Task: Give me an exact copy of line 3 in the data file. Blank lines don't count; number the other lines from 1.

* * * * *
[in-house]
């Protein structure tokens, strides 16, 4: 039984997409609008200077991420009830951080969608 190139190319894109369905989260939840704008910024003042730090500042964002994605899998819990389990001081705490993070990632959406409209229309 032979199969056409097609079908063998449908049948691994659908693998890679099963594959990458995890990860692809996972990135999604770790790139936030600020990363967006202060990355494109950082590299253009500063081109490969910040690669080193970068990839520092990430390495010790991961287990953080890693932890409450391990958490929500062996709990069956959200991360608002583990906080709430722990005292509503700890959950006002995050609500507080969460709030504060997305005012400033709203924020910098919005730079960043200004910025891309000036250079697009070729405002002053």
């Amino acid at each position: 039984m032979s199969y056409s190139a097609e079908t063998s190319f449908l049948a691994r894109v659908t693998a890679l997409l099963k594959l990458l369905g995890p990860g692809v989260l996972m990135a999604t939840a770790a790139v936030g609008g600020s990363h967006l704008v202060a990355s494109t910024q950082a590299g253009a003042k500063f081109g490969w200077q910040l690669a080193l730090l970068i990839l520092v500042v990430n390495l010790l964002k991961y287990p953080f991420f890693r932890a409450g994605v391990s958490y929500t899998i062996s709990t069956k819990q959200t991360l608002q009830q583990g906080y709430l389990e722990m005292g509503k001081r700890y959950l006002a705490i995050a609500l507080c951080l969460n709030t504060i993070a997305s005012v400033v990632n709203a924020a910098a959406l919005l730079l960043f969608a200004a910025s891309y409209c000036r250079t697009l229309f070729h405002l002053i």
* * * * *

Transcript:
């Amino acid at each position: 039984m032979s199969y056409s190139a097609e079908t063998s190319f449908l049948a691994r894109v659908t693998a890679l997409l099963k594959l990458l369905g995890p990860g692809v989260l996972m990135a999604t939840a770790a790139v936030g609008g600020s990363h967006l704008v202060a990355s494109t910024q950082a590299g253009a003042k500063f081109g490969w200077q910040l690669a080193l730090l970068i990839l520092v500042v990430n390495l010790l964002k991961y287990p953080f991420f890693r932890a409450g994605v391990s958490y929500t899998i062996s709990t069956k819990q959200t991360l608002q009830q583990g906080y709430l389990e722990m005292g509503k001081r700890y959950l006002a705490i995050a609500l507080c951080l969460n709030t504060i993070a997305s005012v400033v990632n709203a924020a910098a959406l919005l730079l960043f969608a200004a910025s891309y409209c000036r250079t697009l229309f070729h405002l002053i």